Thanks to a new DNA analysis, a Georgia man is exonerated of rape and freed from prison after 17 years

Kerry Robinson, 44, hugs his sister Wednesday, seconds after walking out of the Coffee Correctional Facility in southern Georgia. A judge ordered him released earlier in the day.

(CNN)A Georgia man who served 17 years of a 20-year sentence has been exonerated from his rape conviction and released from prison, after a judge agreed that new analysis of DNA evidence clears him.

Kerry Robinson, 44, walked out of prison in southern Georgia on Wednesday and into the arms of his sister, his son and other supporters, hours after a Colquitt County judge vacated his 2002 conviction and sentence.
"Modern DNA technology has further confirmed what we've known for a long time: Kerry Robinson is an innocent man," one of his lawyers, Rodney Zell, said in a news release from the Georgia Innocence Project, which helped push for Robinson's exoneration.
"I am so grateful that new technology is finally able to meet the incredibly high thresholds for righting wrongful convictions in Georgia," Zell said.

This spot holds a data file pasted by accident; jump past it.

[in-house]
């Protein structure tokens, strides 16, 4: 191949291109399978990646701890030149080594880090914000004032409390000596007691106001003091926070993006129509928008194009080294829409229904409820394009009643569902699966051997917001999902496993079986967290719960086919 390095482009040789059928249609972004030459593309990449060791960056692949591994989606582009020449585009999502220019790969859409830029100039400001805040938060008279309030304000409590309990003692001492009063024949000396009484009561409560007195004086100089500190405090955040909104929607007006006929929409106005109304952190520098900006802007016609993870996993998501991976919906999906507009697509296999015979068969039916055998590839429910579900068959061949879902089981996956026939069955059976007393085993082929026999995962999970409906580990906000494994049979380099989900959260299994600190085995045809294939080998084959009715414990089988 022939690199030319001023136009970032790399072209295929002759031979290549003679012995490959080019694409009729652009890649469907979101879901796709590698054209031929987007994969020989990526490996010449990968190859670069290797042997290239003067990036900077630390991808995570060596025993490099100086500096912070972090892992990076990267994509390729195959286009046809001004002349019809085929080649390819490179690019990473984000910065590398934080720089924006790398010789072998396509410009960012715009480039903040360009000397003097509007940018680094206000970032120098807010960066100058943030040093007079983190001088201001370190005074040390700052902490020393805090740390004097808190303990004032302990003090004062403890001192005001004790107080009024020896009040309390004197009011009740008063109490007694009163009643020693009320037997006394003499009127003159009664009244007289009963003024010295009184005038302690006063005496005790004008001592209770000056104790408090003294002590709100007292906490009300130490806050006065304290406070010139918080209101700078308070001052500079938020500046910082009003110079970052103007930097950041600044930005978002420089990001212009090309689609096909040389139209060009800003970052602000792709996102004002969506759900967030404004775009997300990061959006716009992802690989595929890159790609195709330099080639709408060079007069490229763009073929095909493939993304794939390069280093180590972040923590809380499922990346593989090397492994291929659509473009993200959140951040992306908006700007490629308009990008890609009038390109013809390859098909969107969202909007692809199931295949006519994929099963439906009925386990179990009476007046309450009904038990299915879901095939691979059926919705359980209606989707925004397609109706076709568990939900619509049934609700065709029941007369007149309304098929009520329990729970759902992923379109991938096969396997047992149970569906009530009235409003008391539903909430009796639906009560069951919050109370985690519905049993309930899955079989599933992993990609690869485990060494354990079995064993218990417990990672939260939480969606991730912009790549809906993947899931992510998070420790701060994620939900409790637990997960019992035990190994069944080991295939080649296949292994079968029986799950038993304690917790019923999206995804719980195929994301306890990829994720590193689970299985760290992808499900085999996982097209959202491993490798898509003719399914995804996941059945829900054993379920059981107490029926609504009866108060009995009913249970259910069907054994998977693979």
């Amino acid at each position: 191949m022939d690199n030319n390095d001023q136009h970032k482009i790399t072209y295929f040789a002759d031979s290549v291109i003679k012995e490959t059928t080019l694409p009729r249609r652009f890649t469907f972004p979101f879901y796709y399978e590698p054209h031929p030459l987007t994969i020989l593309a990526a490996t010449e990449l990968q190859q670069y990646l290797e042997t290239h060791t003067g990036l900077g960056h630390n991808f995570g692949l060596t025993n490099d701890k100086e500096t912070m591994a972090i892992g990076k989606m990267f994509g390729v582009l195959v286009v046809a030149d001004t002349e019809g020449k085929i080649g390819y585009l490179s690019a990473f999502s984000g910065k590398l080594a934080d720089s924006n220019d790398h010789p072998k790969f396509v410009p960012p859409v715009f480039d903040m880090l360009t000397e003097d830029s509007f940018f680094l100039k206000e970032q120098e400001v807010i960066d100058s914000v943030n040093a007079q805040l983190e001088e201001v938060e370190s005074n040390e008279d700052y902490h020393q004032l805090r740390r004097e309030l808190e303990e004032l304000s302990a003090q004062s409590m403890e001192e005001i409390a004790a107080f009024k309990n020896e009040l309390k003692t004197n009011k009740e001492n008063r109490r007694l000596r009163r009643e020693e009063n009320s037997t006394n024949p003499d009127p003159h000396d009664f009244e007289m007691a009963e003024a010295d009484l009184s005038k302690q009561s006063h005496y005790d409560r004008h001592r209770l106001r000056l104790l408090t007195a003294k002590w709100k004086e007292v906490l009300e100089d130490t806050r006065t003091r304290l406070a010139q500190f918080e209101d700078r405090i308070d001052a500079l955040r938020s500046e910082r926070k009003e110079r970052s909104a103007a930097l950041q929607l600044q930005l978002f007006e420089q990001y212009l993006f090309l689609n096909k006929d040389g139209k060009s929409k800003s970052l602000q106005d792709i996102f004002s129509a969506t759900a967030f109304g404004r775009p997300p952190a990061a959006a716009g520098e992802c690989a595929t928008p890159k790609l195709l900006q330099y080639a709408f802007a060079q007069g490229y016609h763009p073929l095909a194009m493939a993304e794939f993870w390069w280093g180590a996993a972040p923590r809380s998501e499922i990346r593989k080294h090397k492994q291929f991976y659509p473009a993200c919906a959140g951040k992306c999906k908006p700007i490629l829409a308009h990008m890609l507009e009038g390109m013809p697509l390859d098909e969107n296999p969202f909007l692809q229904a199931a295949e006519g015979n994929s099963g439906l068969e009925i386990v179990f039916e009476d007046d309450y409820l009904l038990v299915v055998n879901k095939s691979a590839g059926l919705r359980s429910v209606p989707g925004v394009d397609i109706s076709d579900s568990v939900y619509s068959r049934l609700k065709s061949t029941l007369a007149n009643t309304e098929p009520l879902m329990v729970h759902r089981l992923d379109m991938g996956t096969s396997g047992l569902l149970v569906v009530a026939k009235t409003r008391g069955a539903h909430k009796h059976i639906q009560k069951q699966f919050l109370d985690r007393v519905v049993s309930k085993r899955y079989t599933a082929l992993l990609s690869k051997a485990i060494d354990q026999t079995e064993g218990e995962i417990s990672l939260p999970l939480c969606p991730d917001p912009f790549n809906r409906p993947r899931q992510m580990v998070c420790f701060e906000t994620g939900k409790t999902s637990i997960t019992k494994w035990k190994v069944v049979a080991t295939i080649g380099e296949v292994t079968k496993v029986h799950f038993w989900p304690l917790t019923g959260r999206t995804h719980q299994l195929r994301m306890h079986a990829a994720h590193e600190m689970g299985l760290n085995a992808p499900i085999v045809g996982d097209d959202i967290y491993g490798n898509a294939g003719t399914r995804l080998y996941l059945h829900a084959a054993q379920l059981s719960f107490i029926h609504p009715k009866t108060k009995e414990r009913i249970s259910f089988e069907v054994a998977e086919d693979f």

The key, supporters say, was new analysis of the very DNA evidence that was used to convict him. In other words: New technology shows that the interpretation presented at trial was wrong, and that in fact Robinson's DNA is not there, the project says.
Robinson, seen here shortly after his release Wednesday, will stay with relatives in southern Georgia, the Georgia Innocence Project says.

The 1993 rape

Robinson's conviction stemmed from a case in 1993, when three young men raped a woman at gunpoint at her home in Moultrie, about 40 miles north of the Florida state line.
From pictures in a junior high school yearbook, the woman identified one attacker who would later be convicted.
But that attacker accused Robinson of being involved -- which Robinson denied. Robinson has said he thinks the attacker implicated him because Robinson had reported him to police in a different investigation, according to the Georgia Innocence Project, a nonprofit that aims to overturn wrongful convictions.
The rape survivor never identified Robinson as a perpetrator, the nonprofit says.

The 2002 trial